No TrumpsπŸ‘±‍♂️ Newsbites
Supreme Court Denies Trump’s Final Bid to Block Release of Tax Returns
The former president’s accountants will give New York prosecutors the financial records he has spent years trying to shield.

The Supreme Court on Monday rejected a last-ditch attempt by former President Donald J. Trump to shield his financial records, issuing a brief, unsigned order that ended Mr. Trump’s bitter 18-month battle to stop prosecutors in Manhattan from poring over his tax returns as they investigate possible financial crimes.

The court’s order was a decisive defeat for Mr. Trump, who had gone to extraordinary lengths to keep his tax returns and related documents secret, taking his case to the Supreme Court twice. There were no dissents noted.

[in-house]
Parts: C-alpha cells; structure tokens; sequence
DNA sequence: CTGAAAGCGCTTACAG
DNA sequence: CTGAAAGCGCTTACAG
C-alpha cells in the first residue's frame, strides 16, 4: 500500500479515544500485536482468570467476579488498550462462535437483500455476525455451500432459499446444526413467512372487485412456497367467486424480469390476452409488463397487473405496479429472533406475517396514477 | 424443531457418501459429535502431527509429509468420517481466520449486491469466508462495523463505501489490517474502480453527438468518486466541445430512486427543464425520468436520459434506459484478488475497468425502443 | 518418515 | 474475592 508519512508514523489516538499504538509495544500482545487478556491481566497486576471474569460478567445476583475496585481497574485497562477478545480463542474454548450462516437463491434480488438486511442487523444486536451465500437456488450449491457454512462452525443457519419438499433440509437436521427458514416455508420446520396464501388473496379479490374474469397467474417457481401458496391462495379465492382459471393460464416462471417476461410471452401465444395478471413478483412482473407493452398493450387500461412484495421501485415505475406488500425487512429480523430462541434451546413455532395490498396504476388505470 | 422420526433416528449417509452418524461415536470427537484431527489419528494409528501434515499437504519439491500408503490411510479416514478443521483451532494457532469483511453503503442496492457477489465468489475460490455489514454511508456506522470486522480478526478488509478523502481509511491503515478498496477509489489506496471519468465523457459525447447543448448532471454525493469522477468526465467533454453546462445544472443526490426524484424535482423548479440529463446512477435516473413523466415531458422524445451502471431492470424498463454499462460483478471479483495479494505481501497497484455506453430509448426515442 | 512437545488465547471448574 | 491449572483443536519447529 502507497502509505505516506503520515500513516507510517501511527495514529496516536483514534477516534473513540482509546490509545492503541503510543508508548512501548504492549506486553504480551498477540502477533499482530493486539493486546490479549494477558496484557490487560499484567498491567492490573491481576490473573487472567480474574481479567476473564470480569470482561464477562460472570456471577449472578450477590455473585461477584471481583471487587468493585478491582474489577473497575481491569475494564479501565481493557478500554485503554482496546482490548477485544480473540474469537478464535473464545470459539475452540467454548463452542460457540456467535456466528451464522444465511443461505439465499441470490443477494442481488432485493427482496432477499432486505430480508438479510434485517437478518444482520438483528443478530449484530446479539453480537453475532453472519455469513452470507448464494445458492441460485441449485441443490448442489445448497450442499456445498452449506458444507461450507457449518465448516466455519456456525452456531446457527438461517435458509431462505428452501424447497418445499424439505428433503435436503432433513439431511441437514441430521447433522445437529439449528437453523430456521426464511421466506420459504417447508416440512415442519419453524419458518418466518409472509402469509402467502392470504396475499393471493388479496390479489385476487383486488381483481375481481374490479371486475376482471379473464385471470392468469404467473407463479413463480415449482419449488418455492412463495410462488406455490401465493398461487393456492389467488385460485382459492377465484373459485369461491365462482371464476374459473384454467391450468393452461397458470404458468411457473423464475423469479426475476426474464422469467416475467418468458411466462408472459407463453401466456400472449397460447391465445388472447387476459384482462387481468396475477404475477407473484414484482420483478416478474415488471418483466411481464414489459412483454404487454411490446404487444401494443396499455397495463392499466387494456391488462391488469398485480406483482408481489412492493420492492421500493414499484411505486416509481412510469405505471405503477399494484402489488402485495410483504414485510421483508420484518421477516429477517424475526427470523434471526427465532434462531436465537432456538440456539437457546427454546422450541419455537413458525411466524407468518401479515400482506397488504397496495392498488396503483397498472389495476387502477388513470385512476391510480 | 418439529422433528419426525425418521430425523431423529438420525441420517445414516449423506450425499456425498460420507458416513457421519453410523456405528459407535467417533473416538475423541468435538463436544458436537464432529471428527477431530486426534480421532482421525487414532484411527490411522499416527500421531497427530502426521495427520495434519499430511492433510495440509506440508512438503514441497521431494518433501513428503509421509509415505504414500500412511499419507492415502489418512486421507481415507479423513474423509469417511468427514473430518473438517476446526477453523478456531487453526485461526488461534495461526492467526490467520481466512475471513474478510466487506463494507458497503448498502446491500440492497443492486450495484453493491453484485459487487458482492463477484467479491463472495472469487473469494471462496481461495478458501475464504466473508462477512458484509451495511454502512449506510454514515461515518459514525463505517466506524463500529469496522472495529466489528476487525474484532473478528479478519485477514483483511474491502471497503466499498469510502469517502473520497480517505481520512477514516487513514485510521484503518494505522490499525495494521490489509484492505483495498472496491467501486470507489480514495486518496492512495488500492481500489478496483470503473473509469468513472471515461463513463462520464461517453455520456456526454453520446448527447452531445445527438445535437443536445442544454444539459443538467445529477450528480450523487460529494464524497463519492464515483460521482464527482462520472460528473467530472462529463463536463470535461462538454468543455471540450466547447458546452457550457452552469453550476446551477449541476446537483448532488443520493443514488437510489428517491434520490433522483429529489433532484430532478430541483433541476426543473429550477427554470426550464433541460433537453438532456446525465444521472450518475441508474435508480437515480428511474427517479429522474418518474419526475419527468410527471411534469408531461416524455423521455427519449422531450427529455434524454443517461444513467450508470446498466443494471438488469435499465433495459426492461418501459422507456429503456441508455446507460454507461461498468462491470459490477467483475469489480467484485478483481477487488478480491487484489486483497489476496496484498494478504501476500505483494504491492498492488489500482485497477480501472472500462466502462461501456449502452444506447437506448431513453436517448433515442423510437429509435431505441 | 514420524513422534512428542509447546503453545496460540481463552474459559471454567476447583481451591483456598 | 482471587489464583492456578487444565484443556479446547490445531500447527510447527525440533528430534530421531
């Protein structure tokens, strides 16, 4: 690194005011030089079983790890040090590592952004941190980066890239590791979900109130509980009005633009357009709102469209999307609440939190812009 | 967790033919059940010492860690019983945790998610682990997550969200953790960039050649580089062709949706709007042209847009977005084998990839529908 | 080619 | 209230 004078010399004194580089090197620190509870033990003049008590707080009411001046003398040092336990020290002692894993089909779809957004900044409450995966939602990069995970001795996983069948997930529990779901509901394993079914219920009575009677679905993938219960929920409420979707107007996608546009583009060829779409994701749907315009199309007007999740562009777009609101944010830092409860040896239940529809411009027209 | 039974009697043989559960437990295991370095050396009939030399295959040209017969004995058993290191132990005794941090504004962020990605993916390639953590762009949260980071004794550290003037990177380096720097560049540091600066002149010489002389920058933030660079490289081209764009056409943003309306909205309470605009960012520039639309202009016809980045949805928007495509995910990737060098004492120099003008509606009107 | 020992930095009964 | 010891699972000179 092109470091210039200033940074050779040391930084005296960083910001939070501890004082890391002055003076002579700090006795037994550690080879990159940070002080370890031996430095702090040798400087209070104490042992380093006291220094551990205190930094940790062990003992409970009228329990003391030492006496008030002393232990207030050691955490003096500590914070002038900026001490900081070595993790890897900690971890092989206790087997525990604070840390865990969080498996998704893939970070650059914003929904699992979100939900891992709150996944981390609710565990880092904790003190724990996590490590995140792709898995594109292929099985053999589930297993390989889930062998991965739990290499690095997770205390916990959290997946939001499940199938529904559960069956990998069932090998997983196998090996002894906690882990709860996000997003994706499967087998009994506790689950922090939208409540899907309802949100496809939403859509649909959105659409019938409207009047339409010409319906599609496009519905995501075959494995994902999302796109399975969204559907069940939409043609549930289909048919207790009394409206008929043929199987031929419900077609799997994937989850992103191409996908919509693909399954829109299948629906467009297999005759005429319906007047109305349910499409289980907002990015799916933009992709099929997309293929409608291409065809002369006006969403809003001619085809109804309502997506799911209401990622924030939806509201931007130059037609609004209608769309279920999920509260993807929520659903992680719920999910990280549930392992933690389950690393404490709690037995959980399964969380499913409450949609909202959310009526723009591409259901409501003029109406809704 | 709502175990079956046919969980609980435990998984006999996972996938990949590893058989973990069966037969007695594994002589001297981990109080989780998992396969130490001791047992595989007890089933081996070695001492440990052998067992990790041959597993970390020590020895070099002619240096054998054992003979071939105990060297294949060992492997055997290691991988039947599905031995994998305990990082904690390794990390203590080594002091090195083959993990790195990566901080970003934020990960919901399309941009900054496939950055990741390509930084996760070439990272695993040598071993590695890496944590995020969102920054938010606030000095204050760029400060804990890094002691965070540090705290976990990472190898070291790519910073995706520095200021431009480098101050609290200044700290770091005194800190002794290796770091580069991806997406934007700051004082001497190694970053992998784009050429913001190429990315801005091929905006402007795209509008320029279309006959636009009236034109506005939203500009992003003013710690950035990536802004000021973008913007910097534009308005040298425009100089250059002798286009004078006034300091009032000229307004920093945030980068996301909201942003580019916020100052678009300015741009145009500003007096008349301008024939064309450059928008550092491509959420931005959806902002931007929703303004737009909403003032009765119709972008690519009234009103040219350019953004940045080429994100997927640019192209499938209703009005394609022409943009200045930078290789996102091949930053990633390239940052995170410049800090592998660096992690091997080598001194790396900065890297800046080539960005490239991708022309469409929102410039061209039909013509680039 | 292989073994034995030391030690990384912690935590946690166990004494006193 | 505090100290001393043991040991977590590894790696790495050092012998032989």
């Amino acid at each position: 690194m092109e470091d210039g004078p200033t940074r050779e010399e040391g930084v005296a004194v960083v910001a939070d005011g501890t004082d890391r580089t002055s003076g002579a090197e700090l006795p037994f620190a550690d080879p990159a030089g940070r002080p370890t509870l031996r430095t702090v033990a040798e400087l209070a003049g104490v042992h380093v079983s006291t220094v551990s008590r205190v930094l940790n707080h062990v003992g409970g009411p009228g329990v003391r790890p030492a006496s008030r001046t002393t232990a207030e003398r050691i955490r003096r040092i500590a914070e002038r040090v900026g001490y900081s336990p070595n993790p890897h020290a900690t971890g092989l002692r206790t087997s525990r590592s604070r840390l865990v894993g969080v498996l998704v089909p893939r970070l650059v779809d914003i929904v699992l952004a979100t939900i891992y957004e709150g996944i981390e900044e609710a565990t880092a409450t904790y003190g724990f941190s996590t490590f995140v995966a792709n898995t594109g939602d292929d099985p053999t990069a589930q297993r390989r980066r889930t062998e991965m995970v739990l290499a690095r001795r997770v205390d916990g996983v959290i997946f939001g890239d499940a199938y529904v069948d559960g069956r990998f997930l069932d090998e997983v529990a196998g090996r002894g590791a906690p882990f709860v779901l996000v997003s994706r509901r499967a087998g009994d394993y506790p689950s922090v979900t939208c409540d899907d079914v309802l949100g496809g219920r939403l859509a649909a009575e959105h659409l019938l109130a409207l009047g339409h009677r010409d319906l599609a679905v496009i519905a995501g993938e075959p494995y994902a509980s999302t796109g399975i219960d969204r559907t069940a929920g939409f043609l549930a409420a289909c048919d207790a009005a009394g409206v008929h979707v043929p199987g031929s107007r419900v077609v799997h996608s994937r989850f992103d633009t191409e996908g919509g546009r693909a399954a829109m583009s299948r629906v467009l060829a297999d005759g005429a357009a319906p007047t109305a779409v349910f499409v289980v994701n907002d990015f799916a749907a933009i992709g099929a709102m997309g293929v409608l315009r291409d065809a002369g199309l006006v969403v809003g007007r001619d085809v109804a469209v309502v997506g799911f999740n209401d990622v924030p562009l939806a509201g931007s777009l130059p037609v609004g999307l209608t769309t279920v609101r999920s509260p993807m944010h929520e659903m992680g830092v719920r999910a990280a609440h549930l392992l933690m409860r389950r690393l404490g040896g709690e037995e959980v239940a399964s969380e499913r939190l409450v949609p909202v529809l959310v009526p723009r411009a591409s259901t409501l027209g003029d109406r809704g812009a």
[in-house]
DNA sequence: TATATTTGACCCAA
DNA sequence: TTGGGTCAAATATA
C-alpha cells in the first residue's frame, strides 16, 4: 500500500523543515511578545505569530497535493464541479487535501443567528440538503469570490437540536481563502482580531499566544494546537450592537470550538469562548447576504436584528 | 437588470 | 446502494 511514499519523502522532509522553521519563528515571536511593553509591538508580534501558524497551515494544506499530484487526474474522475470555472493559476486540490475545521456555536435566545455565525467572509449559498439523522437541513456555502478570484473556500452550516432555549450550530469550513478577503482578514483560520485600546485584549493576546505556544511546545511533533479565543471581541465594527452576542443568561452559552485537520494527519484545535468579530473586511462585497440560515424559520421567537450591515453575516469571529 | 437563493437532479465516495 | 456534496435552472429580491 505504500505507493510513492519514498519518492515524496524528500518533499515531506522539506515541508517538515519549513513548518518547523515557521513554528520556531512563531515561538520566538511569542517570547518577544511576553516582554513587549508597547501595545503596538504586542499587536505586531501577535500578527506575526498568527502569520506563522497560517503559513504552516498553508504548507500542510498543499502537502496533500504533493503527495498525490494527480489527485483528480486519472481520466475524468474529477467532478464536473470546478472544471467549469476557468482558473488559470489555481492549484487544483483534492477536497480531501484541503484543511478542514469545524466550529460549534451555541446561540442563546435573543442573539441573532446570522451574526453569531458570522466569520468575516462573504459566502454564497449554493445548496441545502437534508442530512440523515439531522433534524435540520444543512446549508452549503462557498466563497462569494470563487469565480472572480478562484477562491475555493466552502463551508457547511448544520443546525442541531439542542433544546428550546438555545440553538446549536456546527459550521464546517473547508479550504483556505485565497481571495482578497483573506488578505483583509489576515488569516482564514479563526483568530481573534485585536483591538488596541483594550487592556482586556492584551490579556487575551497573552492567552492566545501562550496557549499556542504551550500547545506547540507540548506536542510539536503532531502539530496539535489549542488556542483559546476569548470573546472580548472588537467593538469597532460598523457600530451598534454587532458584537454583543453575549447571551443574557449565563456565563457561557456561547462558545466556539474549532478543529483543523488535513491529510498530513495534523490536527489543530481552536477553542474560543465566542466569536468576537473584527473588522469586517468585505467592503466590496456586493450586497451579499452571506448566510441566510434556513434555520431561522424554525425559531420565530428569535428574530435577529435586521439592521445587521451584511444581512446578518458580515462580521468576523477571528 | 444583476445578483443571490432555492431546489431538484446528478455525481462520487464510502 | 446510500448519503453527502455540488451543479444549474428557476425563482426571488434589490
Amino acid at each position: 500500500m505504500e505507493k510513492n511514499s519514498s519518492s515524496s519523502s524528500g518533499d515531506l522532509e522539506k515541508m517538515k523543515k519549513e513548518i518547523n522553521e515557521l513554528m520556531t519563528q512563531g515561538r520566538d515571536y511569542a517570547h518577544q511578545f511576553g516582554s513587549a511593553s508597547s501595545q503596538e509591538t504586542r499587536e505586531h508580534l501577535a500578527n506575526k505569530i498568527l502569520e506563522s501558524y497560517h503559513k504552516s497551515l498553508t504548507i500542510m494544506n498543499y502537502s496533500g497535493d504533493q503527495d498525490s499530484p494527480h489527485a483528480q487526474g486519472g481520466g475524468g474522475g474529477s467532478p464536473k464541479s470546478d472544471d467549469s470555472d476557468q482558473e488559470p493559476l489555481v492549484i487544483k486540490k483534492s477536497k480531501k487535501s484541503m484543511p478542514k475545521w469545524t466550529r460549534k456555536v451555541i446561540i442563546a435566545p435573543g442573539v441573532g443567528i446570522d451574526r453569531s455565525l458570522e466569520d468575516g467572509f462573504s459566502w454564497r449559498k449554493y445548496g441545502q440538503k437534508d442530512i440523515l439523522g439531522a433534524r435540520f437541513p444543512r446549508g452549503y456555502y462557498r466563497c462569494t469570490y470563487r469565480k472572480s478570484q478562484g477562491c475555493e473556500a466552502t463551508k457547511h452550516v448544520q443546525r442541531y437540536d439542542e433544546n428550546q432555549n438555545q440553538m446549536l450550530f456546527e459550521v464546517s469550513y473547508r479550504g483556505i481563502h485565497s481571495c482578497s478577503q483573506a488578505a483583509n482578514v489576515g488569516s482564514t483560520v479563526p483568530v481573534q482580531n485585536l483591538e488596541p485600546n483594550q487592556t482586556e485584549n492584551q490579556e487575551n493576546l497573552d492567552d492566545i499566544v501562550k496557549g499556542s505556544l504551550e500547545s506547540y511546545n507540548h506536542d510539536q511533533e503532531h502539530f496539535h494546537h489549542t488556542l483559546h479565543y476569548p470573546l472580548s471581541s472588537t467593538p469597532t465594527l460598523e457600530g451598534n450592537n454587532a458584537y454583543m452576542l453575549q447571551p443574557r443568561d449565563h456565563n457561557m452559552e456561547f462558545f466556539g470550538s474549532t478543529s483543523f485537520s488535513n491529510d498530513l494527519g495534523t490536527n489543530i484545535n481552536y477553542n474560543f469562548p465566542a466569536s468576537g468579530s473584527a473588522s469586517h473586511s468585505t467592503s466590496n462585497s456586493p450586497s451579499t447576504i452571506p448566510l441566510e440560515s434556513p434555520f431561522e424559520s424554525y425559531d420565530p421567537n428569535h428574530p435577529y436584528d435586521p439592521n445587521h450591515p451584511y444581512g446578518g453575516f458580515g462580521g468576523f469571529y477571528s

From the start, Mr. Trump’s battle to keep his returns under wraps had tested the scope and limits of presidential power. Last summer, the justices rejected Mr. Trump’s argument that state prosecutors cannot investigate a sitting president, ruling that no citizen was above “the common duty to produce evidence.” This time, the court denied Mr. Trump’s emergency request to block a subpoena for his records, effectively ending the case.

The ruling is also a big victory for the Manhattan district attorney, Cyrus R. Vance Jr., a Democrat. He will now have access to eight years’ worth of Mr. Trump’s personal and corporate tax returns, as well as other financial records that Mr. Vance’s investigators view as vital to their inquiry into whether the former president and his company manipulated property values to obtain bank loans and tax benefits.